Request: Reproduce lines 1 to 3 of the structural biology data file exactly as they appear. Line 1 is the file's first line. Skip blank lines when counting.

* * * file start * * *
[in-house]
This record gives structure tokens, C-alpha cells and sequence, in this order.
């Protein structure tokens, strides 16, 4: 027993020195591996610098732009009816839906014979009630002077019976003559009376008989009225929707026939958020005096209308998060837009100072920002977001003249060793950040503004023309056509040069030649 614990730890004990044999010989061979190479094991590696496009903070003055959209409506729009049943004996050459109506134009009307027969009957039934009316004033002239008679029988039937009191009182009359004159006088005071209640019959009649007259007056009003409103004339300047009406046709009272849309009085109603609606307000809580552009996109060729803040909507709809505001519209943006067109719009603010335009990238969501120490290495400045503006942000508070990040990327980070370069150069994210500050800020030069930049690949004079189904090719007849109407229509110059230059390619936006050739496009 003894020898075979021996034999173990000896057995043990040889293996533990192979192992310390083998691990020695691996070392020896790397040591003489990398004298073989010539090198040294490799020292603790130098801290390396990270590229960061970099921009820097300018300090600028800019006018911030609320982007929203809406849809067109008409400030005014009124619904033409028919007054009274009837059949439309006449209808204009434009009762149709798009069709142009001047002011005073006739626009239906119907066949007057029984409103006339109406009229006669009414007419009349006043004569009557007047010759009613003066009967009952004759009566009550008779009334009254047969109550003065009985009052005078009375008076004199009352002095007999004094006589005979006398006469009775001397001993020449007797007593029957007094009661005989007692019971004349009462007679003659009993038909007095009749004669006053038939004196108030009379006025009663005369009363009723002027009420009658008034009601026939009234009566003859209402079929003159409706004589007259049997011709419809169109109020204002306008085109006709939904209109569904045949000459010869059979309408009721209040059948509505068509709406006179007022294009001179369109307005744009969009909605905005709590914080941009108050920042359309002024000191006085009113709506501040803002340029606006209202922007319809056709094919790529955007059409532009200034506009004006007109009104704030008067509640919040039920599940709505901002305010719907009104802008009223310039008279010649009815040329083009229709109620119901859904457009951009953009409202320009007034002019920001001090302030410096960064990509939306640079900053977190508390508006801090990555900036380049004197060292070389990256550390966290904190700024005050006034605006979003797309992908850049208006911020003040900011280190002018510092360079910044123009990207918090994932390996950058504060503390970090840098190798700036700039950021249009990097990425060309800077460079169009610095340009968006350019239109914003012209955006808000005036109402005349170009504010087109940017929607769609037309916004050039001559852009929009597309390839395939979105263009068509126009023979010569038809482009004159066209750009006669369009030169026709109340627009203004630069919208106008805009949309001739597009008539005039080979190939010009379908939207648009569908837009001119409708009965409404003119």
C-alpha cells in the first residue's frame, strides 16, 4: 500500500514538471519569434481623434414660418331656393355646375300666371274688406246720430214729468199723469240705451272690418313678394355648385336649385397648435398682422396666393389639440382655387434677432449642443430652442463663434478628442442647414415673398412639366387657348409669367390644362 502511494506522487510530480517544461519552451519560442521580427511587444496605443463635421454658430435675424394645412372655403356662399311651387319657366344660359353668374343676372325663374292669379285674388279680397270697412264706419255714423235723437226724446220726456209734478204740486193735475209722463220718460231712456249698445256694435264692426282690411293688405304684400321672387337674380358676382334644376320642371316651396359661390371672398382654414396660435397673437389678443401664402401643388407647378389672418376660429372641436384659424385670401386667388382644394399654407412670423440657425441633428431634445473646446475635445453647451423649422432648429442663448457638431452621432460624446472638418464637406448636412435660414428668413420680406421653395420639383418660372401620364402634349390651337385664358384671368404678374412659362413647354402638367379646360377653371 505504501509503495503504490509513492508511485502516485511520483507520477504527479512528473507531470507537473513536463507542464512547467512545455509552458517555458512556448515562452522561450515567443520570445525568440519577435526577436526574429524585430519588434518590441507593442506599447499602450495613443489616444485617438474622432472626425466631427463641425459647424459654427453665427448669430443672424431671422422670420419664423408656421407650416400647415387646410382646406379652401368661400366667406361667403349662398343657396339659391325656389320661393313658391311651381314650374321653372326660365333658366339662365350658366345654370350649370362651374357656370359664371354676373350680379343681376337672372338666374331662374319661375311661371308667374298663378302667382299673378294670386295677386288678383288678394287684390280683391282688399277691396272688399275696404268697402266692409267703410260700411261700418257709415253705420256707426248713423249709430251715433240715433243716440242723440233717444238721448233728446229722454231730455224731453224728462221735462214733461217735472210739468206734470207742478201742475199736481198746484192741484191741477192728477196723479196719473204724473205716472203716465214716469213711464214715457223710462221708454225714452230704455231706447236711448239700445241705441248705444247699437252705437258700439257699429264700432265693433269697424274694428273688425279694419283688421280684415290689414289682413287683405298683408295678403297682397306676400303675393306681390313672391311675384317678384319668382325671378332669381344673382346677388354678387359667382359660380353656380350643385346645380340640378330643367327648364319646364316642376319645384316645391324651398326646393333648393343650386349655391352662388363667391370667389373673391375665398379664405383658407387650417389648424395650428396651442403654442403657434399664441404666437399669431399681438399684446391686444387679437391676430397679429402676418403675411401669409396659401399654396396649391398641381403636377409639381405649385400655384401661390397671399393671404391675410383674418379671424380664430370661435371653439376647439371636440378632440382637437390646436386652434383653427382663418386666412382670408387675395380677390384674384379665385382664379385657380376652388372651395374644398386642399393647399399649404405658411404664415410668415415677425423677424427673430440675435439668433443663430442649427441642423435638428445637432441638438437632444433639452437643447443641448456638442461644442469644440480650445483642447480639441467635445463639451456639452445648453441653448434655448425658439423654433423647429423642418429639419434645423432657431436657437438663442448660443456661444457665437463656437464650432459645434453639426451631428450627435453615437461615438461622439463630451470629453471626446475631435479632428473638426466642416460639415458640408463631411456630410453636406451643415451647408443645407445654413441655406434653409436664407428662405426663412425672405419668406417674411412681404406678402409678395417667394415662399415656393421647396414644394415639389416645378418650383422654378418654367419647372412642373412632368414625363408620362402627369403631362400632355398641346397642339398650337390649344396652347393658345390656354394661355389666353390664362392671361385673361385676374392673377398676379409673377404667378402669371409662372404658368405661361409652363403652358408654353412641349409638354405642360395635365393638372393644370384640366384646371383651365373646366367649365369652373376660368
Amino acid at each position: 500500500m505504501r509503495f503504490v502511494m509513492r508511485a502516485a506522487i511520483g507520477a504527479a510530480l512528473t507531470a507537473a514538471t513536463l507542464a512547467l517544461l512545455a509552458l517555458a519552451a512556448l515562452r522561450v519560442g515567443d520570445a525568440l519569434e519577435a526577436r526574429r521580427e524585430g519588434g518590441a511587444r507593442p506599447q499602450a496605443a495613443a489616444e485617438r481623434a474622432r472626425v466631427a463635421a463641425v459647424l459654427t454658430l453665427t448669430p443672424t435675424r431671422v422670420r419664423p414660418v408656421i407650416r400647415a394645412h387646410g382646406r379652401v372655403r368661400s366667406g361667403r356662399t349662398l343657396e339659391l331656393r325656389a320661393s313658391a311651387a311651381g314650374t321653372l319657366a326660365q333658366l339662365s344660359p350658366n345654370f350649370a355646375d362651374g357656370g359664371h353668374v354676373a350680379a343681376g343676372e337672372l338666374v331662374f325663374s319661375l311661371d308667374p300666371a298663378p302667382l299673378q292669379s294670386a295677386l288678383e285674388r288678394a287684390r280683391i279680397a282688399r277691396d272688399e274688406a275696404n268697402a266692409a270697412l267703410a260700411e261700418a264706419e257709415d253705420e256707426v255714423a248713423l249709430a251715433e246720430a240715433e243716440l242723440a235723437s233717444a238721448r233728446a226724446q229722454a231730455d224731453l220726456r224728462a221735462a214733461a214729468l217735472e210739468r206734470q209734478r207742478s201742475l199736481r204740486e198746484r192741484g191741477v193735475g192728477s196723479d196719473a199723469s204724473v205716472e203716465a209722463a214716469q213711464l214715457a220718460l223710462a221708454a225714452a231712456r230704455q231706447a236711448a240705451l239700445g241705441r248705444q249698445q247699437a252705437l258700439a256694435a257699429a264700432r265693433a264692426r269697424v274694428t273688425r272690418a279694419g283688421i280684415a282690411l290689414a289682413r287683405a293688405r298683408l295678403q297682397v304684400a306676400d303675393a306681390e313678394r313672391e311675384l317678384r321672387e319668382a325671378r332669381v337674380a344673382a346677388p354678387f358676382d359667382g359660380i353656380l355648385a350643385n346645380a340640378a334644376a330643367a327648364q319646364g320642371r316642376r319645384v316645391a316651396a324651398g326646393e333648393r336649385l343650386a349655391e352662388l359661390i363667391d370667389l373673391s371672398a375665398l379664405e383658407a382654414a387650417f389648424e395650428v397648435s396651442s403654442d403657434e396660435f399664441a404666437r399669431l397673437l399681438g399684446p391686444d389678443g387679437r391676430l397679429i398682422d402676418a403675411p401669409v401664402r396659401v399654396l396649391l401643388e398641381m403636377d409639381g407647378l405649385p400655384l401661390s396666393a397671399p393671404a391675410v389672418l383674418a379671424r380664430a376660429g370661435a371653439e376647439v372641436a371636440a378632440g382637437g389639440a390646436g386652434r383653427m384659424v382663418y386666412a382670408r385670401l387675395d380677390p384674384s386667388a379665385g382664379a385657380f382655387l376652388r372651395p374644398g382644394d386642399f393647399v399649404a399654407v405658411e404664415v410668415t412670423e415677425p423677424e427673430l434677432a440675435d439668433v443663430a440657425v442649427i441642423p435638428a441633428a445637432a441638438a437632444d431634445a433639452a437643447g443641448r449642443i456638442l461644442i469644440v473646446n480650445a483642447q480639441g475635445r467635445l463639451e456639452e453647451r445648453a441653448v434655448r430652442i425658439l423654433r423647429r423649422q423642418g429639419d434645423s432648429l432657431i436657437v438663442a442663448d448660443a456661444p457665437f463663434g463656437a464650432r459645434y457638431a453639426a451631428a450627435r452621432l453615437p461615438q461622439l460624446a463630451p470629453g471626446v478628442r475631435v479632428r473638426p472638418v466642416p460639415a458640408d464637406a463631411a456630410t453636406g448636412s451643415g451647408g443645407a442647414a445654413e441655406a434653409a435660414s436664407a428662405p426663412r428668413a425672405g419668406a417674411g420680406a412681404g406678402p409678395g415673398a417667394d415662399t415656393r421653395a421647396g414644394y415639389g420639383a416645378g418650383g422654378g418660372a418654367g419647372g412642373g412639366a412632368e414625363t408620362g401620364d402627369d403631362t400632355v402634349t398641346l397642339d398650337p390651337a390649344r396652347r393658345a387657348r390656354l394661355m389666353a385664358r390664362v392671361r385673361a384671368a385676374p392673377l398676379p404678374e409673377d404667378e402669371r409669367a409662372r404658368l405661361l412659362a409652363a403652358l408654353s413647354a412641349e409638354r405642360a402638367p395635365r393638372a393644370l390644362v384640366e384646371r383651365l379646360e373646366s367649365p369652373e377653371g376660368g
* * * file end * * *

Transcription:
[in-house]
This record gives structure tokens, C-alpha cells and sequence, in this order.
């Protein structure tokens, strides 16, 4: 027993020195591996610098732009009816839906014979009630002077019976003559009376008989009225929707026939958020005096209308998060837009100072920002977001003249060793950040503004023309056509040069030649 614990730890004990044999010989061979190479094991590696496009903070003055959209409506729009049943004996050459109506134009009307027969009957039934009316004033002239008679029988039937009191009182009359004159006088005071209640019959009649007259007056009003409103004339300047009406046709009272849309009085109603609606307000809580552009996109060729803040909507709809505001519209943006067109719009603010335009990238969501120490290495400045503006942000508070990040990327980070370069150069994210500050800020030069930049690949004079189904090719007849109407229509110059230059390619936006050739496009 003894020898075979021996034999173990000896057995043990040889293996533990192979192992310390083998691990020695691996070392020896790397040591003489990398004298073989010539090198040294490799020292603790130098801290390396990270590229960061970099921009820097300018300090600028800019006018911030609320982007929203809406849809067109008409400030005014009124619904033409028919007054009274009837059949439309006449209808204009434009009762149709798009069709142009001047002011005073006739626009239906119907066949007057029984409103006339109406009229006669009414007419009349006043004569009557007047010759009613003066009967009952004759009566009550008779009334009254047969109550003065009985009052005078009375008076004199009352002095007999004094006589005979006398006469009775001397001993020449007797007593029957007094009661005989007692019971004349009462007679003659009993038909007095009749004669006053038939004196108030009379006025009663005369009363009723002027009420009658008034009601026939009234009566003859209402079929003159409706004589007259049997011709419809169109109020204002306008085109006709939904209109569904045949000459010869059979309408009721209040059948509505068509709406006179007022294009001179369109307005744009969009909605905005709590914080941009108050920042359309002024000191006085009113709506501040803002340029606006209202922007319809056709094919790529955007059409532009200034506009004006007109009104704030008067509640919040039920599940709505901002305010719907009104802008009223310039008279010649009815040329083009229709109620119901859904457009951009953009409202320009007034002019920001001090302030410096960064990509939306640079900053977190508390508006801090990555900036380049004197060292070389990256550390966290904190700024005050006034605006979003797309992908850049208006911020003040900011280190002018510092360079910044123009990207918090994932390996950058504060503390970090840098190798700036700039950021249009990097990425060309800077460079169009610095340009968006350019239109914003012209955006808000005036109402005349170009504010087109940017929607769609037309916004050039001559852009929009597309390839395939979105263009068509126009023979010569038809482009004159066209750009006669369009030169026709109340627009203004630069919208106008805009949309001739597009008539005039080979190939010009379908939207648009569908837009001119409708009965409404003119």